Loan Amortization Calculator

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Monthly Payment

$1,342.05

Total Interest Payable

$233,139.46

Total of Payments
(Principal + Interest)

$483,139.46

How to use the loan amortization calculator

Enter the loan amount, interest rate and amortization period (i.e., loan tenure) to instantly calculate your monthly payment and the sum total of all payments along with break-up of the principal and interest components. A detailed (yearly + monthly) amortization schedule is also generated. You can change the start date of your amortization schedule to any date in the future or past, if desired. The interactive charts provide a visual representation of the loan repayment data. You can easily adjust the input sliders to run multiple what-if scenarios.

You can use this calculator to calculate monthly payment and amortization schedule for your home loan, auto loan or any other fully amortizing loan. If you want to factor in taxes and insurance for your mortgage loan, then you should use the mortgage calculator with taxes and insurance.

If you liked the Amortization Calculator, please consider sharing it with your friends & family using the social sharing buttons. If you have further suggestions / questions OR wish to report any errors, please leave a comment below.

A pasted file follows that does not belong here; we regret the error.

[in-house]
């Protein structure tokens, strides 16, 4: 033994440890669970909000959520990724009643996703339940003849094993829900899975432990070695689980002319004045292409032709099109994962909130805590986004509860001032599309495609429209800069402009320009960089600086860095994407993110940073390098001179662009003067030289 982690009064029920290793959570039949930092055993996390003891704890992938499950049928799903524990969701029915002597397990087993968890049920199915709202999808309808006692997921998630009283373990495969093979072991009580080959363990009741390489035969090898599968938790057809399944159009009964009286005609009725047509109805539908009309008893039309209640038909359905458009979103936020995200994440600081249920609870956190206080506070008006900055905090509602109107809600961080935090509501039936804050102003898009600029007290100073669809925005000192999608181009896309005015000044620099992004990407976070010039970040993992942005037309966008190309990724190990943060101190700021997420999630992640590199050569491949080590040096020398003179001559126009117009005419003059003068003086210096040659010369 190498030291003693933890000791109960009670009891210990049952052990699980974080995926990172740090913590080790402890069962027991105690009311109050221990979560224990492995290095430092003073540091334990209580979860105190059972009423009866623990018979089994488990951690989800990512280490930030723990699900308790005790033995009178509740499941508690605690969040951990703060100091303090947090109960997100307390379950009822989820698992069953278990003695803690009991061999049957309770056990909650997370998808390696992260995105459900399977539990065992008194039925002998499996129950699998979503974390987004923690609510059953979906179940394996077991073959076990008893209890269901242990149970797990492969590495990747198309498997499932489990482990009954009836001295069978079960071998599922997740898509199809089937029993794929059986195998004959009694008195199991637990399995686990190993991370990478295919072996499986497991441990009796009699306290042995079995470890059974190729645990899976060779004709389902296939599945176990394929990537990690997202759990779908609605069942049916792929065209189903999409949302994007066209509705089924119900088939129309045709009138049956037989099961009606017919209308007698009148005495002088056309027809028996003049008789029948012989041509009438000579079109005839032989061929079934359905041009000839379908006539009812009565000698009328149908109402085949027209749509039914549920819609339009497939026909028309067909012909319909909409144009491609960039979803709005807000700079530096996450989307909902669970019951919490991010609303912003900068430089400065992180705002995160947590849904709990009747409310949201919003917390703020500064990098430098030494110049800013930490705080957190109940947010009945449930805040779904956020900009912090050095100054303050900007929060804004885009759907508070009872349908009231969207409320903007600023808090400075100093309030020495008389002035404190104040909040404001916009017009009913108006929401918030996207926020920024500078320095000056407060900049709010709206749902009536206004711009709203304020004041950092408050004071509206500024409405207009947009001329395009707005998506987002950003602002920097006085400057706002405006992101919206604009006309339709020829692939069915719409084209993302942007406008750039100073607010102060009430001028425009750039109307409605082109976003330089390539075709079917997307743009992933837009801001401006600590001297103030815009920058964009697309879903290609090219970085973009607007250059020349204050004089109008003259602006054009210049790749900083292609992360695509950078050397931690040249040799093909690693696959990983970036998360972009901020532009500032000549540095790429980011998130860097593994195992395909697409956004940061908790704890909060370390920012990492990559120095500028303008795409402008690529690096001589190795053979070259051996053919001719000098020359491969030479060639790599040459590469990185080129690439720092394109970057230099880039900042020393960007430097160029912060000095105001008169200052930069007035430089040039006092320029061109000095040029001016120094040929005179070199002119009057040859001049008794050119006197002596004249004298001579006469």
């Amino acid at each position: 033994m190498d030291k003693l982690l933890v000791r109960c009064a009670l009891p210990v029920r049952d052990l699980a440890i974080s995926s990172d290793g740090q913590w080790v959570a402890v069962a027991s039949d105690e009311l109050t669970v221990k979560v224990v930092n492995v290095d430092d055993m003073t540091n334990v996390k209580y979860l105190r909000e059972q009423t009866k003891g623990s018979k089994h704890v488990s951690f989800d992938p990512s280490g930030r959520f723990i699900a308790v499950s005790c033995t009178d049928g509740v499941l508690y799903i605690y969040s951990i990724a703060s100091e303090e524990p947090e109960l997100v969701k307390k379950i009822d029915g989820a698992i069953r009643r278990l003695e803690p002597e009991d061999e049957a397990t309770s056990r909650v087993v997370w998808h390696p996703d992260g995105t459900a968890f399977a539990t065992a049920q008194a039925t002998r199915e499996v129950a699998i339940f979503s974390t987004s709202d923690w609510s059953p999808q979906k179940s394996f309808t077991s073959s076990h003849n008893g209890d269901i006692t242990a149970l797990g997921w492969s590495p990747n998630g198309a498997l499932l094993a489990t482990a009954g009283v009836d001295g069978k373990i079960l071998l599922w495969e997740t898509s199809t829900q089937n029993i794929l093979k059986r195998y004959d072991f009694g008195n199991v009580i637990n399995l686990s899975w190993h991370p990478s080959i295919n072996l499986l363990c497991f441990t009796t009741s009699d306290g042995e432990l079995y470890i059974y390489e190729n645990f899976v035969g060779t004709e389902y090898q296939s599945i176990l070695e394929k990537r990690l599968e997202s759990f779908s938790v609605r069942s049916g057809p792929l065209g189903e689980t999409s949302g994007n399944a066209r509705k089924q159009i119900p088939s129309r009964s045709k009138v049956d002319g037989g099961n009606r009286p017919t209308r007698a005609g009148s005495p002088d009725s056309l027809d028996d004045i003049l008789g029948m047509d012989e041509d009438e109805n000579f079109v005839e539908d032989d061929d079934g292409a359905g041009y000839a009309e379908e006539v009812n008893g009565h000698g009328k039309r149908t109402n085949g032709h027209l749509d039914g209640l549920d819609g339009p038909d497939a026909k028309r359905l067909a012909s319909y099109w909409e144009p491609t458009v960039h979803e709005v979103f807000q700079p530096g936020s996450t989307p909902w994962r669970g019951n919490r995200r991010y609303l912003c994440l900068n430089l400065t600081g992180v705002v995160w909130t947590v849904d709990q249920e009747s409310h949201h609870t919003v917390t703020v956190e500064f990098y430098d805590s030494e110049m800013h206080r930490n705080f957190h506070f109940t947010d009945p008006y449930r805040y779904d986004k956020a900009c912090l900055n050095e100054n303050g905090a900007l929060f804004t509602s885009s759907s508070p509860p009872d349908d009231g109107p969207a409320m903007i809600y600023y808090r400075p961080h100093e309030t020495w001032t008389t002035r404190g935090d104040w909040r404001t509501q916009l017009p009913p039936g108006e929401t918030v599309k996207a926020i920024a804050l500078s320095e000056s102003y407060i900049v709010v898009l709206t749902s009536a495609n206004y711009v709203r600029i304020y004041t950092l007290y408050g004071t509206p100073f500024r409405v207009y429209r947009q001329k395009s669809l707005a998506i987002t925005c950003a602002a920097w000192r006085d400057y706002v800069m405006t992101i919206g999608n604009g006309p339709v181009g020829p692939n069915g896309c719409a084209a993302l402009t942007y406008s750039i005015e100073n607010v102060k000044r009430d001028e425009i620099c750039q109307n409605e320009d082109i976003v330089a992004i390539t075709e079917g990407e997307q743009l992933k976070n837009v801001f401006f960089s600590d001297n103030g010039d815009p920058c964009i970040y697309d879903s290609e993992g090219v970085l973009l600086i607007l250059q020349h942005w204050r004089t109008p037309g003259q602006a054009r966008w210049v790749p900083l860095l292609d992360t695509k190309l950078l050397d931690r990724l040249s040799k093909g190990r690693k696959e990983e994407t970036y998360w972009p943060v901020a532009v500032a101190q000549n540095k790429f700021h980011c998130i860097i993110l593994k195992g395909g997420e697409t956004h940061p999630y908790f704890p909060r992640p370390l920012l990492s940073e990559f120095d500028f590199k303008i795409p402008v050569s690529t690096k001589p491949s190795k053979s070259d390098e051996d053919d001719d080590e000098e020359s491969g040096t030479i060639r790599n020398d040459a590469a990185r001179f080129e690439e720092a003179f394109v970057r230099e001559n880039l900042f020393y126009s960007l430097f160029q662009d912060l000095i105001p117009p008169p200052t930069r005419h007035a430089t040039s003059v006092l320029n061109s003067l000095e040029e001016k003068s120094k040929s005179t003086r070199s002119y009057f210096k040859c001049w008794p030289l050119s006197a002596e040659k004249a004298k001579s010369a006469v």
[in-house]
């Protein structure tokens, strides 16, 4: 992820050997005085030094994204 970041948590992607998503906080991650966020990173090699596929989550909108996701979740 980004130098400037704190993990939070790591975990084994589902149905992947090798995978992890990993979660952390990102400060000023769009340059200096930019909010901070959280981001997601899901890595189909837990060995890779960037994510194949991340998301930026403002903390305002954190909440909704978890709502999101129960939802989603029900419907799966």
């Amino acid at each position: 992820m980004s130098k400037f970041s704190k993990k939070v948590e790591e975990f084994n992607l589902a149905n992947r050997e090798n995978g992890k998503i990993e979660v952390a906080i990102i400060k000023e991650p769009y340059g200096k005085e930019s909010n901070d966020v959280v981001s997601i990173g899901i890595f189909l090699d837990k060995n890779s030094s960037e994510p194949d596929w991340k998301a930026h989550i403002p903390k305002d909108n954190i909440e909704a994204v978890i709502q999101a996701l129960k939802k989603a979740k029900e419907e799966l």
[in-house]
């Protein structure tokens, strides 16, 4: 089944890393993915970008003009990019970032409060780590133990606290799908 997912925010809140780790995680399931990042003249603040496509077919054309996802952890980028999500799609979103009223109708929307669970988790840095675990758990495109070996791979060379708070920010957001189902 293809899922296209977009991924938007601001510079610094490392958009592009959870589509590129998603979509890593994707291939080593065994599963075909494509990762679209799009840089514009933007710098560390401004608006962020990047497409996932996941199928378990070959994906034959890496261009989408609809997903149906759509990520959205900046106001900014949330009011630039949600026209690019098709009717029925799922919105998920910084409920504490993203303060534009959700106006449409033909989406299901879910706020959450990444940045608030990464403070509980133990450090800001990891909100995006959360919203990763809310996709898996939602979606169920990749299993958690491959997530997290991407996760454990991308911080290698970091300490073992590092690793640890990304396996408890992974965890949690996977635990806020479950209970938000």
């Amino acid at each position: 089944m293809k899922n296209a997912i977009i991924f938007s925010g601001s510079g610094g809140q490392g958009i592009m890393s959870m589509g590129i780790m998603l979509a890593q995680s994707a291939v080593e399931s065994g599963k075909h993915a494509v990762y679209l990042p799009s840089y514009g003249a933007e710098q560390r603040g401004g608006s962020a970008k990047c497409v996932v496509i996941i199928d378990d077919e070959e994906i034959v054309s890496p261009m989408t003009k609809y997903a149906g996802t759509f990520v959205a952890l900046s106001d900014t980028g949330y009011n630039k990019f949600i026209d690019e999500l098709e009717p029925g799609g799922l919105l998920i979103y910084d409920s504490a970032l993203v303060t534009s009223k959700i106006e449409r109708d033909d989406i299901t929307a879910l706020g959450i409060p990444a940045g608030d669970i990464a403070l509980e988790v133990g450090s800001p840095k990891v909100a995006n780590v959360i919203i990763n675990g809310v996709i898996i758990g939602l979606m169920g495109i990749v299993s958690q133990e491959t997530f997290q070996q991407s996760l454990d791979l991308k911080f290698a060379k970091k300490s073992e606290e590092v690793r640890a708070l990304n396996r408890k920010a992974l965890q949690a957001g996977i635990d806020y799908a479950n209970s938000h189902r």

• Marin Tax CPA

    This is the best tool I have found on the internet for creating an amortization table for determining imputed interest rates.
    When people sell property through an installment sale and the contract does not require interest payment on balance due, a de-facto interest needs to be calculated as part of determining the true sale price.
    Most calculators do not give you enough options (eg changing the period of amortization).

    • Vasu Adiga

      Thanks for your kind words. Please help spread the word by referring your friends & customers to this website.

  • Debbie

    This is a very helpful tool. I am just wondering if there is a way you could add in a place to add Taxes to the calculations. thanks.

  • Bill Cowhig

    When asked for the “interest rate,” does that mean the “nominal interest rate” or the APR?